Stop Jumping at the Door

Wag Stop Jumping at the Door

A trademark of most dog owners is the sound of barking to alert owners that a guest is at the door. After the greeting barks, what often comes next in canine-friendly properties is that the excited dogs become overwhelmed with energy and end up jumping on whoever enters the house.

With enough training, owners can teach their dog good manners by having them not to jump or bark at the door. The lack of barking decreases disturbances in the house, but it also significantly reduces the amount of noise coming from your home – a reduction that your neighbors will undoubtedly thank you for.

To stop your dog from going crazy at the door, follow these steps:

  1. Find a spot where you want your dog to be when you have people come over. Consider a spot far enough from the door where your guests can walk inside without your dog blocking their way, but close enough where your dog can still see what is going on.

  2. Take your dog to that spot. Have them “sit” or “down” then ask them to “stay” or “wait” there. As you may remember from previous lessons, you should teach your dog the various stay commands in a variety of locations so that the commands are generalized. Here, you will need to repeatedly practice these commands in this location so that your dog eventually associates the command with a knock or doorbell.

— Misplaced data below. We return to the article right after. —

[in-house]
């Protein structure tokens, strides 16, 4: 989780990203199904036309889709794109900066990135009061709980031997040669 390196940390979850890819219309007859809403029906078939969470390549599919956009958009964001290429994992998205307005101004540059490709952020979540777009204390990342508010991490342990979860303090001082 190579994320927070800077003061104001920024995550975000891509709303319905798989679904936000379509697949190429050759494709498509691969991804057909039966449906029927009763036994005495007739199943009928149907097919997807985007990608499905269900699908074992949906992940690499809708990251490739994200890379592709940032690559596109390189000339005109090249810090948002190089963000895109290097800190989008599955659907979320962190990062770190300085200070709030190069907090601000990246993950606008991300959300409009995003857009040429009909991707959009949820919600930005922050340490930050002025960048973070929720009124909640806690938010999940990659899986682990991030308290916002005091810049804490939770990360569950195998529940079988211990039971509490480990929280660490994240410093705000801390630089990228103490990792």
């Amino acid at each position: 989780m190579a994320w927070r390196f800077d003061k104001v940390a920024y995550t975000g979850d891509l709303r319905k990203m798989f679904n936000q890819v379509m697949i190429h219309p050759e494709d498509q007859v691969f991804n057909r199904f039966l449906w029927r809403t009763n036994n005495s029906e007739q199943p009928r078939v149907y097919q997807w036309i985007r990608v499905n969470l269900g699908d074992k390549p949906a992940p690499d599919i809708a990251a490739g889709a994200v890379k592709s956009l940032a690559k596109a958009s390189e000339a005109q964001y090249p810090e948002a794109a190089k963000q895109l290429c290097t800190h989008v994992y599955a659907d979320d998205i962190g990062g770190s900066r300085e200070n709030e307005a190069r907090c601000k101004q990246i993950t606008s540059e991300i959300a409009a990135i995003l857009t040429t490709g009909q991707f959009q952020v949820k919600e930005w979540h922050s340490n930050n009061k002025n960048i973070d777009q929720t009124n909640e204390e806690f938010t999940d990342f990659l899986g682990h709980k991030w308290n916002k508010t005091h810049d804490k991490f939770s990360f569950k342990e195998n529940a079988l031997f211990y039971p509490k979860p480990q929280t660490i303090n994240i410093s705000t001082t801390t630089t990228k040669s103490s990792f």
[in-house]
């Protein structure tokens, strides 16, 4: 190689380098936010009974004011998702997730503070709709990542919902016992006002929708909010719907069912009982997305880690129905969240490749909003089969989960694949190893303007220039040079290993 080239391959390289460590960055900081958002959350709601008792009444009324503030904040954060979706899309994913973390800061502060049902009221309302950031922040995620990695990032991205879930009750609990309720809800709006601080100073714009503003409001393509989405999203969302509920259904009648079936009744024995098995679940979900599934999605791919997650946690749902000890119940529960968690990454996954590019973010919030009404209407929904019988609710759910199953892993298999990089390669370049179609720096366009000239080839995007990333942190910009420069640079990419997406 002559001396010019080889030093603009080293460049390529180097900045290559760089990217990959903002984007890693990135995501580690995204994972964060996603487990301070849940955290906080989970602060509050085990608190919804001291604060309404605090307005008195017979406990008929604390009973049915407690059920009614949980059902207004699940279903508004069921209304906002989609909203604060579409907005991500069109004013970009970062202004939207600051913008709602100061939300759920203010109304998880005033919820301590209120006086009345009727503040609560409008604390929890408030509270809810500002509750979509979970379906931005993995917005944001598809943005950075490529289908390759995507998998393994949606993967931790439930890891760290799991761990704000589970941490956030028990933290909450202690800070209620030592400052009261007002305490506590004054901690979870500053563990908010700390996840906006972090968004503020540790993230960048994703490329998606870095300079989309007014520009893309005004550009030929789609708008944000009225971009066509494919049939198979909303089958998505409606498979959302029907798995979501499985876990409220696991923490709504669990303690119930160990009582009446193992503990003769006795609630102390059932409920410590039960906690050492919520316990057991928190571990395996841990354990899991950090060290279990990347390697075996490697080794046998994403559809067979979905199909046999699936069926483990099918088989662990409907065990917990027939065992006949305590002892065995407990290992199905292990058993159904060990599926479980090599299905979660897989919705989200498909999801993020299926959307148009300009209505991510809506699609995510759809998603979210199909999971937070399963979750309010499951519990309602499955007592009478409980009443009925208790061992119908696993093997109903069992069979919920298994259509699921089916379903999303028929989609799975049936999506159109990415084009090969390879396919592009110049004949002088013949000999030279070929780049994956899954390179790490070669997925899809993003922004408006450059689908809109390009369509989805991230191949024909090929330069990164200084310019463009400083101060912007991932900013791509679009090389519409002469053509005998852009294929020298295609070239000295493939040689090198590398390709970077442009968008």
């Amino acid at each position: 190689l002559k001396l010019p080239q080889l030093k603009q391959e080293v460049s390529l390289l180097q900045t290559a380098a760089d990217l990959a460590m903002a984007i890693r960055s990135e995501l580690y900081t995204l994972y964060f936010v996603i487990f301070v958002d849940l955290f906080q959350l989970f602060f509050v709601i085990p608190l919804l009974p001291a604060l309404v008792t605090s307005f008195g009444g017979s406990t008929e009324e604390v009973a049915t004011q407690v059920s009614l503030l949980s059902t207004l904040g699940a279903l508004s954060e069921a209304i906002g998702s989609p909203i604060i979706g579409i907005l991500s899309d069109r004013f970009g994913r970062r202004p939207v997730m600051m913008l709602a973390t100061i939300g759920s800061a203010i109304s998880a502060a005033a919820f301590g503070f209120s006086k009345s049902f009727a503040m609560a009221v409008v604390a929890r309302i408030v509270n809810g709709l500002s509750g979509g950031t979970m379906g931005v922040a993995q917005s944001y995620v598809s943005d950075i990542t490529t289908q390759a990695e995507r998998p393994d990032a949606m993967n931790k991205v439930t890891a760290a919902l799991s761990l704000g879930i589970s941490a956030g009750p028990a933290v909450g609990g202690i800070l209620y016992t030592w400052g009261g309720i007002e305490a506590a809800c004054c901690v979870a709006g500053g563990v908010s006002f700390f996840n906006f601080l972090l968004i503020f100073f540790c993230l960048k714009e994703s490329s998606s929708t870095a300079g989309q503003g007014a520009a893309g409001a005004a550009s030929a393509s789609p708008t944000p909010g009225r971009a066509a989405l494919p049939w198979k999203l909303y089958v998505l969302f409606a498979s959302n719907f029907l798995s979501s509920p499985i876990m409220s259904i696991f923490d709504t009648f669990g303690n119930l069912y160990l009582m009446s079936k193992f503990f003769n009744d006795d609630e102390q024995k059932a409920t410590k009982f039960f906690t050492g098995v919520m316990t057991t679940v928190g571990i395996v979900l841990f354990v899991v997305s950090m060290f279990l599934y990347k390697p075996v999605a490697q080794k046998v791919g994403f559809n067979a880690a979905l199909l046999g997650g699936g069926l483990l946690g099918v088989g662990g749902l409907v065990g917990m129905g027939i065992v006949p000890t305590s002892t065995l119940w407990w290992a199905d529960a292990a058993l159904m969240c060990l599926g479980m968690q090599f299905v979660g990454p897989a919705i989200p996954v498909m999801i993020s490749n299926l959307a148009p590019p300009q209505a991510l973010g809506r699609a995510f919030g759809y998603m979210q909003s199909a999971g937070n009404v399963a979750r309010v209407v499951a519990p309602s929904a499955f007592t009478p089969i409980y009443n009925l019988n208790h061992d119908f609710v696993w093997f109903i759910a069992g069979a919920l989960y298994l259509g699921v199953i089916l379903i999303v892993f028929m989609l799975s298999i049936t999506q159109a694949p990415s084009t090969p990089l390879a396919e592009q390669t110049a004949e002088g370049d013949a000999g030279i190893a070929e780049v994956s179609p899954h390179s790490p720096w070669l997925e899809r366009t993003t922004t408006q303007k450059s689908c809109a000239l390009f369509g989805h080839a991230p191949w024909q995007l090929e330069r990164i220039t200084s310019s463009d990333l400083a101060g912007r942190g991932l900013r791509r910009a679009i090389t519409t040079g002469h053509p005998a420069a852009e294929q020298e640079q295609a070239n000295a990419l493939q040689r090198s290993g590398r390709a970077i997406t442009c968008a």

3. Make sure that your dog can “sit”, “down”, and “stay” before you practice working on stopping jumping at the door. These skills need to be mastered before people come over.

  4. Have someone knock on the door. This is where the real training starts!

  5. Tell your dog “wait,” and take a step toward the door. They should be anticipating your next action.

  6. If your dog breaks the wait, have them sit, and tell them to wait again.

  7. Start opening the door. If the dog breaks the wait, close the door and tell them to wait again. If this happens, you will need to start over from the beginning.

  8. Have someone behind the door start to come in. If the dog breaks the waitclose the door on the person. Start again.

  9. If your dog holds the wait, have the person come in and say hi to you. If the dog breaks the stay, have the person leave and repeat from the beginning.

  10. After you have finished your greeting, give the release command so that your dog can go say hi as well.

Like most advanced commands, working on your dog’s stay requires significant patience on your part. Dogs jump and bark at the door because they are excited to see who is coming in. And although this may be cute when your dog is young and tiny, the adoration quickly turns to stress when you have to hold back your eighty-pound adult when they want to rush the houseguest. Keep your training sessions short to avoid boredom, and do not be afraid to use treats in the beginning of your training sessions. Good luck!

Aly DelaCoeur, UW-AAB
Aly DelaCoeur, UW-AAB is one of the founders of Wag Enabled (originally Why Does My Dog). Aly has a certificate in applied animal behavior through the University of Washington and is a certified veterinary assistant and AKC Evaluator. She aims to provide an unbiased perspective on dog training by providing practical, intelligent, and caring advice for people to impart on their canine companions